Richard Cohen of the Washington Post has a column called "Torture's Unanswerable Questions, Torture's Ugly Debate", in which he employs the self-Socratic method to subtly argue against prosecuting America's war criminals. He introduces us to the issue of torture and the debate around it as follows:
"Call him a terrorist or a suicide bomber or anything else you want, but understand that he is willing -- no, anxious -- to give his life for his cause. Call him also a captive, and know that he works with others as part of a team, like the Sept. 11 hijackers, all of whom died, willingly. Ishmael is someone I invented, but he is not a far-fetched creation. You and I know he exists, has existed and will exist again. He is the enemy."Let's just call "Ishmael" a suspected criminal or convicted criminal, because that is what a suspected terrorist or a convicted terrorist is, regardless of their ethnic background or religious views. It is precisely this way of introducing the so-called unanswerable questions about torture that shows Cohen's true leanings.
"Ishmael" could easily be called Terry Nichols or Scott Roeder or any number of extremists, who work within a larger movement or alone and who are all ready to kill and even die for their cause. "Ishmael" is not someone who needs to be invented unless the person inventing him thinks that terrorists only come from one ethnic background.
Mr. Cohen then goes onto to demonstrate exactly why beltway journalists have so entirely polluted the torture issue:
"This business of what constitutes torture is a complicated matter. It is further complicated by questions about its efficacy: Does it sometimes work? Does it never work? Is it always immoral? What about torture that saves lives? What if it saves many lives? What if one of those lives is your child's?"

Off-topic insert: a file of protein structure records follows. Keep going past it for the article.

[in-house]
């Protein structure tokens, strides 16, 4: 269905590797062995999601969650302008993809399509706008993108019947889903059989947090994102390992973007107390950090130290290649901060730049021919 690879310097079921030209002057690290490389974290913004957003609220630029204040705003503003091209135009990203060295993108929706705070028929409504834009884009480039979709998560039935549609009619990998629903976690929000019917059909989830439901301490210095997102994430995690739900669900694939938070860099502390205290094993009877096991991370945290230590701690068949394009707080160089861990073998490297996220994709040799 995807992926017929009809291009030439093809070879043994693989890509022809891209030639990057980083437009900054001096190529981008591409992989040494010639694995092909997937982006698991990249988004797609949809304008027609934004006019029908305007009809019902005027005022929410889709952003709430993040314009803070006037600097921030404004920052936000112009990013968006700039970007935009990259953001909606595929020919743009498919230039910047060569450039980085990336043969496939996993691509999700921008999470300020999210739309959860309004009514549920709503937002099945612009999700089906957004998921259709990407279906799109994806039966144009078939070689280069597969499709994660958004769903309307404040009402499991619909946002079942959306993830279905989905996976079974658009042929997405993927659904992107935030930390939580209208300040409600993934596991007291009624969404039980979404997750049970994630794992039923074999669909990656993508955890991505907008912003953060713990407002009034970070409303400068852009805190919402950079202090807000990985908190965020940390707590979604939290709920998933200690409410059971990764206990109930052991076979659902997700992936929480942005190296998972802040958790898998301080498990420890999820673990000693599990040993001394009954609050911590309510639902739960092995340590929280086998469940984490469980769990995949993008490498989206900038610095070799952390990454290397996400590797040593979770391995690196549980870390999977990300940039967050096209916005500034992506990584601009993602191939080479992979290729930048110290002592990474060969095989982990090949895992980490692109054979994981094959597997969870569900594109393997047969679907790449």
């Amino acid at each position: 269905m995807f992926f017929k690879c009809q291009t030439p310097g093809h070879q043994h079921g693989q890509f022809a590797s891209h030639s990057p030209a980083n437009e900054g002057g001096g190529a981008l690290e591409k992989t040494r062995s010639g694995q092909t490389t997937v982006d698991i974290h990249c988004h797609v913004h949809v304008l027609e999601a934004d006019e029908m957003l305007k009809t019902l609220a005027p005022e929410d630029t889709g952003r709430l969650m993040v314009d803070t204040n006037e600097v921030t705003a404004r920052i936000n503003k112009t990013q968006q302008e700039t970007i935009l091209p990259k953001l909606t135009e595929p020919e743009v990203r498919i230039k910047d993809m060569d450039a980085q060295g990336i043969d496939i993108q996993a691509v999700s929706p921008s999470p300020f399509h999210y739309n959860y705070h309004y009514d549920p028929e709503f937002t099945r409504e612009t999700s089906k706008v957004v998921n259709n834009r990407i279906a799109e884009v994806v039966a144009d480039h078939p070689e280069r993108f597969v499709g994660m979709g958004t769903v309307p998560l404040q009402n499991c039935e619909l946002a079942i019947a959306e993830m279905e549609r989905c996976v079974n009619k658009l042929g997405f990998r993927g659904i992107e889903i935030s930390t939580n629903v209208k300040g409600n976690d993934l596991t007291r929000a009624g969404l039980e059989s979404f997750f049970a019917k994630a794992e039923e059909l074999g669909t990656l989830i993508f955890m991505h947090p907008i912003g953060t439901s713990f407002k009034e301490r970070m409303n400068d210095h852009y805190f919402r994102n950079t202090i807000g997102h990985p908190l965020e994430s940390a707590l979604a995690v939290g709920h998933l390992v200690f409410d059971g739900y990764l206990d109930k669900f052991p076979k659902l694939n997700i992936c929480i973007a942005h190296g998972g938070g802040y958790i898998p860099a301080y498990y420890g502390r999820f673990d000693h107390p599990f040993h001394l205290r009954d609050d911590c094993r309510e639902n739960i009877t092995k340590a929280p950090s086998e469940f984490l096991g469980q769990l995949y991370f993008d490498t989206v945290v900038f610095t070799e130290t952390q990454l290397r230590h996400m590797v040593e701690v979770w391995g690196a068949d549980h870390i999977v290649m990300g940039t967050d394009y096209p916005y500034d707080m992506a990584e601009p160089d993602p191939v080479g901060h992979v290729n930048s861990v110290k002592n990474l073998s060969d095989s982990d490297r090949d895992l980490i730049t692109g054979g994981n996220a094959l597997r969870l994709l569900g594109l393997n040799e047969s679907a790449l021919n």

You see, the "business of what constitutes torture is a complicated matter." Yes, so very complicated, that until the Bush administration, the legal definition of torture was well understood and not so easily manipulated. What Cohen is claiming to be his own inner struggle with this very complicated issue is really his very subtle illustration of the choice he has already made.
Or as he puts it: "I am torn between my desire for absolute security and my abhorrence of torture. The one thing I know is that ideology does not provide an answer."
Before I delve into why Cohen's "I am torn" farce is just that, a farce, I would first like to offer him a word of advice for his own sanity. I urge Mr. Cohen to give up his quest for "absolute security." There is no such thing. There are countless ways by which the elements, criminals, fate, disease, and so forth can attack any one of us and at any time. Not until we are fully dead and buried are we ever truly safe and even then, only our rotting bodies can be afforded that luxury as we know not what lies after death for our souls.
Or as William Shakespeare so eloquently wrote in Julius Caesar:
"Cowards die many times before their deaths; The valiant never taste of death but once."
The torture apologists straw-man is entirely built around certain assumptions, the argument crafted to focus on questions of urgency and safety -- rather than questions at the very root at why we have the rule of law to begin with. So before one can ask if torture works, such as Cohen does in his inner battle for answers, they must first assume the following -- guilt, intention, and knowledge:
1. The assumption that the officer arresting someone is absolutely never wrong and always acting within the law -- police officers, FBI agents, CIA officers, prosecutors and everyone in between are never, ever wrong or ever corrupt. Moreover, considered from another perspective, someone arrested in connection with a crime -- even convicted of a crime -- is always guilty.